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Effects of Linear Acceleration on Passenger Comfort During Physical Driving on an Urban Road

  • Zhen Li
  • Rui Fu
  • Chang Wang
  • Thomas A. StoffregenEmail author
Research paper
  • 28 Downloads

Abstract

In this exploratory study, we examined self-reports of physical discomfort among automobile passengers while being driven on an urban road. Eight adults participated as passengers in an automobile driven by a professional driver on a predetermined course through city traffic. Passengers were driven individually along the route. While underway, participants used a handheld device to indicate momentary feelings of discomfort arising from discrete vehicle motions. We continuously recorded vehicle motion in three axes of linear acceleration and 3 axes of angular velocity. We examined vehicle acceleration during the 3 s preceding each subjective response. We found that the maximum absolute acceleration required to elicit subjective discomfort was lower when vehicle acceleration changed sign (from + to −, or vice versa) than when acceleration was of a constant sign. In addition, participants’ reports of discomfort during the experiment were unrelated to their prior self-reports of generalized susceptibility to motion sickness. The results suggest that our method is valid, and has the potential to offer new insights into motion sickness causality.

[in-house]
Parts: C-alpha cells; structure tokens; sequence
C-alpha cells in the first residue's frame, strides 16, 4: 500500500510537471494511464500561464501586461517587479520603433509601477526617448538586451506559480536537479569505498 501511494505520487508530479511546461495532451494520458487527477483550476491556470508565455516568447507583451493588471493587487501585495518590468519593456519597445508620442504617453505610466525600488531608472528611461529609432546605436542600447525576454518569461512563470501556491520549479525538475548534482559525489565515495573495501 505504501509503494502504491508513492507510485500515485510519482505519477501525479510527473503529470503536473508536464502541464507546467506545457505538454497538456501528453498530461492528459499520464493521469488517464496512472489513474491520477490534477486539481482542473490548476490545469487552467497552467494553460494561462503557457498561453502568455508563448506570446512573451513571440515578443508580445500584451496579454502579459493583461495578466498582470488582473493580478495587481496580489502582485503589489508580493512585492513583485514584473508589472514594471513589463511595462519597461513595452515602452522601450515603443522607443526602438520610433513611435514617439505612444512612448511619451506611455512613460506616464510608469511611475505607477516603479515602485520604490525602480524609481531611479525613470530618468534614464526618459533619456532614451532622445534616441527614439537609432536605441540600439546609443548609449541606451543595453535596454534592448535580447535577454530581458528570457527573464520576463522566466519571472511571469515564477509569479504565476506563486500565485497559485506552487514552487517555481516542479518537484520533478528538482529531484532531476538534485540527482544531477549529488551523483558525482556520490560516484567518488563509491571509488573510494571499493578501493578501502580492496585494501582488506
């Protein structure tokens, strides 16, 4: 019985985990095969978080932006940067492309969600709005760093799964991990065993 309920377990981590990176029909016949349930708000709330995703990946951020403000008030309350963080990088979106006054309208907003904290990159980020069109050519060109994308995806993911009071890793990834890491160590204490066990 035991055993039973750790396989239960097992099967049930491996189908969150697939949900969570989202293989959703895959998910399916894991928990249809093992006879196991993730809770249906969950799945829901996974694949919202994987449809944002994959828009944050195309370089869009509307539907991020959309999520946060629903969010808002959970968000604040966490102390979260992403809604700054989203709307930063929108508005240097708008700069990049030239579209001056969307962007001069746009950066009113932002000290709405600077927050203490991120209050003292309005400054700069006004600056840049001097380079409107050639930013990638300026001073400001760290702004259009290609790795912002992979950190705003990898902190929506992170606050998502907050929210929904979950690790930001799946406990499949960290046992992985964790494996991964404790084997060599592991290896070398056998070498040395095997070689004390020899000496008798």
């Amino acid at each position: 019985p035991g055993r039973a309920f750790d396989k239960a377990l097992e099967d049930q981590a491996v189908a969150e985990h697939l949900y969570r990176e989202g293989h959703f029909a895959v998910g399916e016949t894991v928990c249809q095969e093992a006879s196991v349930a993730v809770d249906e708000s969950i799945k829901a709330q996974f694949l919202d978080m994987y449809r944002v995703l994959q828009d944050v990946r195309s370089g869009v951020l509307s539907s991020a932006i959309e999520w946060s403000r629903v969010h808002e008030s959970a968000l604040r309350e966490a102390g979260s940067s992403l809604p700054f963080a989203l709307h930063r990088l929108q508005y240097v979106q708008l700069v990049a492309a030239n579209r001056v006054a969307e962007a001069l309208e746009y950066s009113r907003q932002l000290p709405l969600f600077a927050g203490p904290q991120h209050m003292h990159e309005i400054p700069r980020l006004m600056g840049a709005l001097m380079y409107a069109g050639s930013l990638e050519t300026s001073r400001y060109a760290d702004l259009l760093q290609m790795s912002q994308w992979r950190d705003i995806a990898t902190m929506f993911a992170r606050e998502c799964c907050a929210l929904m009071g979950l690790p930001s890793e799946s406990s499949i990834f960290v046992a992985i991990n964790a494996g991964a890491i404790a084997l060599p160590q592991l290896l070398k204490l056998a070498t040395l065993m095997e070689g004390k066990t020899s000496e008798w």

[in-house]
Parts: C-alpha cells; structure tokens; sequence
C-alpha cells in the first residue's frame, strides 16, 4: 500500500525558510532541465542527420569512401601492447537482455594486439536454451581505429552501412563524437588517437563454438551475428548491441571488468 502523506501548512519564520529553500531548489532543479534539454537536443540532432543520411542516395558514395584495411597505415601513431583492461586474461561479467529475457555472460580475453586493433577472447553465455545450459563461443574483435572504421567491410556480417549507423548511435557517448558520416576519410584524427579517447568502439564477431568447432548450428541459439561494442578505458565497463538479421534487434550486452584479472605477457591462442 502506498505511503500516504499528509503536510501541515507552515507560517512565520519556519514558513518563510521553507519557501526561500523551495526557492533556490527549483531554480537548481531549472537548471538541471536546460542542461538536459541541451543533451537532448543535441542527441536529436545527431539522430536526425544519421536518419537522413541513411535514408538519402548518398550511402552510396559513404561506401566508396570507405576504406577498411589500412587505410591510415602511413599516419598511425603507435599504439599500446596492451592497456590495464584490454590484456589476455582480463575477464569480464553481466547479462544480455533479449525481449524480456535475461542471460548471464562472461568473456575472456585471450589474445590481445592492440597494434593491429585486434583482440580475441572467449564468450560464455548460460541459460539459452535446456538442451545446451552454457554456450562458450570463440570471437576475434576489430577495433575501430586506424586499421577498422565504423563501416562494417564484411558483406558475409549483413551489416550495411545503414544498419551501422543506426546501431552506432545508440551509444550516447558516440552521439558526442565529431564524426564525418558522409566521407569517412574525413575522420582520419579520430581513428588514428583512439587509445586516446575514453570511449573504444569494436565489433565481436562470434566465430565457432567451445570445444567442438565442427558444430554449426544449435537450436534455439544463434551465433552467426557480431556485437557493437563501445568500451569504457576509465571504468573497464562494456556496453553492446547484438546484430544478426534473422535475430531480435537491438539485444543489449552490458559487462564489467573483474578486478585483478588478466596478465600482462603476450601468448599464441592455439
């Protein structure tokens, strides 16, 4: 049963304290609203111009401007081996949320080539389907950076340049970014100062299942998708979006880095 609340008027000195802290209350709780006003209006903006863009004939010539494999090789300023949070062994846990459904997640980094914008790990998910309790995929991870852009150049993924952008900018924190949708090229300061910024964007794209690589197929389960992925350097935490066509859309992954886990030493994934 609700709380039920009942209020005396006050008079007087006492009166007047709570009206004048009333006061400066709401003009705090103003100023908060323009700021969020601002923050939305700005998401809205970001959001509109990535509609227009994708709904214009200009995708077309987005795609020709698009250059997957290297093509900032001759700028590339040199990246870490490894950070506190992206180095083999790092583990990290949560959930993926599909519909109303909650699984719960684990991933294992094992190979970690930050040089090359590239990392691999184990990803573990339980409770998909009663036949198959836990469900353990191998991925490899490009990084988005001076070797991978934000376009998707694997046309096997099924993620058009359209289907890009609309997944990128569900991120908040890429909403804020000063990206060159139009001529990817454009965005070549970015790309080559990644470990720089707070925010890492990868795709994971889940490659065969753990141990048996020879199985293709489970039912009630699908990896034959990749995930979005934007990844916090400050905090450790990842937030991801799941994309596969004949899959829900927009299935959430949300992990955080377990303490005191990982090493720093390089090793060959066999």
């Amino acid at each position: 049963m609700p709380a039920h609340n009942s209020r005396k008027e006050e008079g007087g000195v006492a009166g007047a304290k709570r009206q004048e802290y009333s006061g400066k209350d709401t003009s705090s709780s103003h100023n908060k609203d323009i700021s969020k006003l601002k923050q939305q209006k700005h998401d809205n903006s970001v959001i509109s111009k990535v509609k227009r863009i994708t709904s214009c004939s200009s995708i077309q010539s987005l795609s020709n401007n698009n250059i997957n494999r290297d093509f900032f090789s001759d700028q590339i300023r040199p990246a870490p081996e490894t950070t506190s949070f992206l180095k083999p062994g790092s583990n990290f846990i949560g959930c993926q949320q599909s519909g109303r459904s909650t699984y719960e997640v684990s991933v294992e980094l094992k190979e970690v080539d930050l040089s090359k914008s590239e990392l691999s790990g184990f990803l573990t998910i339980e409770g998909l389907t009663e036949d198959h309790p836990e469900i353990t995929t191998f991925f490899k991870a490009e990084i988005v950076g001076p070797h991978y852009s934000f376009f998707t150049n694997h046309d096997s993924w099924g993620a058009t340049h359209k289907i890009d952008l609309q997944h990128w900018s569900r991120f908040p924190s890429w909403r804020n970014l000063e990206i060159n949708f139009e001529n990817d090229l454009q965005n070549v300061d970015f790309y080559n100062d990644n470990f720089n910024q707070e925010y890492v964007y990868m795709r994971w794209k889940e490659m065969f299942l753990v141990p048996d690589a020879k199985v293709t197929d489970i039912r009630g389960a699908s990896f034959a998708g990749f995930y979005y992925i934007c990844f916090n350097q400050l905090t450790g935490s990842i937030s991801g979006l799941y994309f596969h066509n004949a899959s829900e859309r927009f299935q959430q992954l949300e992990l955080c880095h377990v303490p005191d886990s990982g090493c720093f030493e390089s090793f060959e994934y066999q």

Keywords

Driving Passenger discomfort Motion sickness Acceleration 

Notes

Acknowledgements

This research was supported by grants awarded to Rui Fu from Changjiang Scholars and Innovative Research Team in University (IRT_17R95), from the National Natural Science Foundation of China (51775053), and from the Fundamental Research Funds for the Central Universities (310822151028).

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Copyright information

© Iran University of Science and Technology 2019

Authors and Affiliations

  • Zhen Li
    • 1
  • Rui Fu
    • 1
  • Chang Wang
    • 1
  • Thomas A. Stoffregen
    • 2
    Email author
  1. 1.School of AutomobileChang’an UniversityXi’anChina
  2. 2.School of KinesiologyUniversity of MinnesotaMinneapolisUSA

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